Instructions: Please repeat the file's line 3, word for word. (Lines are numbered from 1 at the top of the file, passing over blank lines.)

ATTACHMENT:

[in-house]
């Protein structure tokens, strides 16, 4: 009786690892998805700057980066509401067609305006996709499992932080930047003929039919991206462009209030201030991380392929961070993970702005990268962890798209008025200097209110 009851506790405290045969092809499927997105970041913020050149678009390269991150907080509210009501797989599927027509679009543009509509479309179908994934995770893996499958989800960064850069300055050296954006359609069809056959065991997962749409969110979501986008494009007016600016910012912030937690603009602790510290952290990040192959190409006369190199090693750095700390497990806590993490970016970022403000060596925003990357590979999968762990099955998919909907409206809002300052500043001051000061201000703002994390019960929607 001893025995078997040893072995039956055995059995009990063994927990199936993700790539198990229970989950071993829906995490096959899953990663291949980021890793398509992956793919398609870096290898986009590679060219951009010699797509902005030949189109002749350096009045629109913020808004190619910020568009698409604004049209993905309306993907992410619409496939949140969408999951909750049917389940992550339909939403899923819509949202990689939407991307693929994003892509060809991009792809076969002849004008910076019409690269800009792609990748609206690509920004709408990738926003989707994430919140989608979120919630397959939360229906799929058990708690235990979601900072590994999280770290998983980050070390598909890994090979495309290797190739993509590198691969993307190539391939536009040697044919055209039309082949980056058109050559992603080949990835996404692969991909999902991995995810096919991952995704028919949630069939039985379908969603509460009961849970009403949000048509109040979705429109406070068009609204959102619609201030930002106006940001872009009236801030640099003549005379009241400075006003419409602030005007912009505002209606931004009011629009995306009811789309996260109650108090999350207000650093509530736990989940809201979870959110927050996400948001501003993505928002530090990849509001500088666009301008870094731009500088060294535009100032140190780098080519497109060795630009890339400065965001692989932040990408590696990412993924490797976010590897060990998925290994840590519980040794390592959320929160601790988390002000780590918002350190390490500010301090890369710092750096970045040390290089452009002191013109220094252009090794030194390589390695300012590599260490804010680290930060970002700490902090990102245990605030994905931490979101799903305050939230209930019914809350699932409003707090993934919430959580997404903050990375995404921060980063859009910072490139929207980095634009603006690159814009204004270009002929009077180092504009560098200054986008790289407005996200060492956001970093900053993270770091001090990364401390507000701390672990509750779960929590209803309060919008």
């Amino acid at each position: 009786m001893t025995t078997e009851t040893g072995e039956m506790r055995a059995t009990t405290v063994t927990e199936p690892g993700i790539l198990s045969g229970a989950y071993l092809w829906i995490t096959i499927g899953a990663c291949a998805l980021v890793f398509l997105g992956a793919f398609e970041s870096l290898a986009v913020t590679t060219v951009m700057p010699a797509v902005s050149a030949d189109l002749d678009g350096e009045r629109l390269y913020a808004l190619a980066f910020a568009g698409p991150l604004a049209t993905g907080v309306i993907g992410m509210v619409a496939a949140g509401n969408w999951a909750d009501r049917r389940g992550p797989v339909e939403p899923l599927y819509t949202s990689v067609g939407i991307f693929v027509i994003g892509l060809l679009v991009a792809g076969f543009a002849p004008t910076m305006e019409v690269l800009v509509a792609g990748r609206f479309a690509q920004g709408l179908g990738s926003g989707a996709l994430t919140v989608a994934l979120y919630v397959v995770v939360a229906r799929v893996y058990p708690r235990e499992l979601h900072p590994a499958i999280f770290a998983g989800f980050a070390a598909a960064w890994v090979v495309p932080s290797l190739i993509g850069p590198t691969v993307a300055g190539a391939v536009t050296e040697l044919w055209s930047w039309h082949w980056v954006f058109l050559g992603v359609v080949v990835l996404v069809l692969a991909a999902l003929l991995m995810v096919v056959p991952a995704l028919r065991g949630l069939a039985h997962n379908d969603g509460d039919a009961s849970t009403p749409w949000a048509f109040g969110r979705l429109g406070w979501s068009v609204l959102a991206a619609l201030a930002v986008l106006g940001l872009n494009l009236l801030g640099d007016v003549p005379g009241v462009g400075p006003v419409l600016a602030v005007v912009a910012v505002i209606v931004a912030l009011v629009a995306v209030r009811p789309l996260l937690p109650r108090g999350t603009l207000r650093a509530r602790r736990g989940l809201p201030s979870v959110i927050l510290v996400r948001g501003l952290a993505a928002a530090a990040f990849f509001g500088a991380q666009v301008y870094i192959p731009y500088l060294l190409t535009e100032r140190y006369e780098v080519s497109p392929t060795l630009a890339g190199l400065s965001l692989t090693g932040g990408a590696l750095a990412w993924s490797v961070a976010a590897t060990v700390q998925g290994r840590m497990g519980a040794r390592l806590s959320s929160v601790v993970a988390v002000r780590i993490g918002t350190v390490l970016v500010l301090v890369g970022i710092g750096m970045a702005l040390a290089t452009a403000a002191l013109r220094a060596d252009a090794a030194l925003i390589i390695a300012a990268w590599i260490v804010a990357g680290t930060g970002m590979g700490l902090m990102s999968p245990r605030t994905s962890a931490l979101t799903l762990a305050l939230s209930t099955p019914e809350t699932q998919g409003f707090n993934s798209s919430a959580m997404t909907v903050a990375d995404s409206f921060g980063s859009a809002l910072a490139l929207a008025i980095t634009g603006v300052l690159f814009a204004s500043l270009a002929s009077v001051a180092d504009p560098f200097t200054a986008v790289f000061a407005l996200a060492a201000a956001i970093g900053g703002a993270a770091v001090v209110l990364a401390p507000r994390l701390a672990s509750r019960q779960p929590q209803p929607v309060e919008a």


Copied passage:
């Amino acid at each position: 009786m001893t025995t078997e009851t040893g072995e039956m506790r055995a059995t009990t405290v063994t927990e199936p690892g993700i790539l198990s045969g229970a989950y071993l092809w829906i995490t096959i499927g899953a990663c291949a998805l980021v890793f398509l997105g992956a793919f398609e970041s870096l290898a986009v913020t590679t060219v951009m700057p010699a797509v902005s050149a030949d189109l002749d678009g350096e009045r629109l390269y913020a808004l190619a980066f910020a568009g698409p991150l604004a049209t993905g907080v309306i993907g992410m509210v619409a496939a949140g509401n969408w999951a909750d009501r049917r389940g992550p797989v339909e939403p899923l599927y819509t949202s990689v067609g939407i991307f693929v027509i994003g892509l060809l679009v991009a792809g076969f543009a002849p004008t910076m305006e019409v690269l800009v509509a792609g990748r609206f479309a690509q920004g709408l179908g990738s926003g989707a996709l994430t919140v989608a994934l979120y919630v397959v995770v939360a229906r799929v893996y058990p708690r235990e499992l979601h900072p590994a499958i999280f770290a998983g989800f980050a070390a598909a960064w890994v090979v495309p932080s290797l190739i993509g850069p590198t691969v993307a300055g190539a391939v536009t050296e040697l044919w055209s930047w039309h082949w980056v954006f058109l050559g992603v359609v080949v990835l996404v069809l692969a991909a999902l003929l991995m995810v096919v056959p991952a995704l028919r065991g949630l069939a039985h997962n379908d969603g509460d039919a009961s849970t009403p749409w949000a048509f109040g969110r979705l429109g406070w979501s068009v609204l959102a991206a619609l201030a930002v986008l106006g940001l872009n494009l009236l801030g640099d007016v003549p005379g009241v462009g400075p006003v419409l600016a602030v005007v912009a910012v505002i209606v931004a912030l009011v629009a995306v209030r009811p789309l996260l937690p109650r108090g999350t603009l207000r650093a509530r602790r736990g989940l809201p201030s979870v959110i927050l510290v996400r948001g501003l952290a993505a928002a530090a990040f990849f509001g500088a991380q666009v301008y870094i192959p731009y500088l060294l190409t535009e100032r140190y006369e780098v080519s497109p392929t060795l630009a890339g190199l400065s965001l692989t090693g932040g990408a590696l750095a990412w993924s490797v961070a976010a590897t060990v700390q998925g290994r840590m497990g519980a040794r390592l806590s959320s929160v601790v993970a988390v002000r780590i993490g918002t350190v390490l970016v500010l301090v890369g970022i710092g750096m970045a702005l040390a290089t452009a403000a002191l013109r220094a060596d252009a090794a030194l925003i390589i390695a300012a990268w590599i260490v804010a990357g680290t930060g970002m590979g700490l902090m990102s999968p245990r605030t994905s962890a931490l979101t799903l762990a305050l939230s209930t099955p019914e809350t699932q998919g409003f707090n993934s798209s919430a959580m997404t909907v903050a990375d995404s409206f921060g980063s859009a809002l910072a490139l929207a008025i980095t634009g603006v300052l690159f814009a204004s500043l270009a002929s009077v001051a180092d504009p560098f200097t200054a986008v790289f000061a407005l996200a060492a201000a956001i970093g900053g703002a993270a770091v001090v209110l990364a401390p507000r994390l701390a672990s509750r019960q779960p929590q209803p929607v309060e919008a």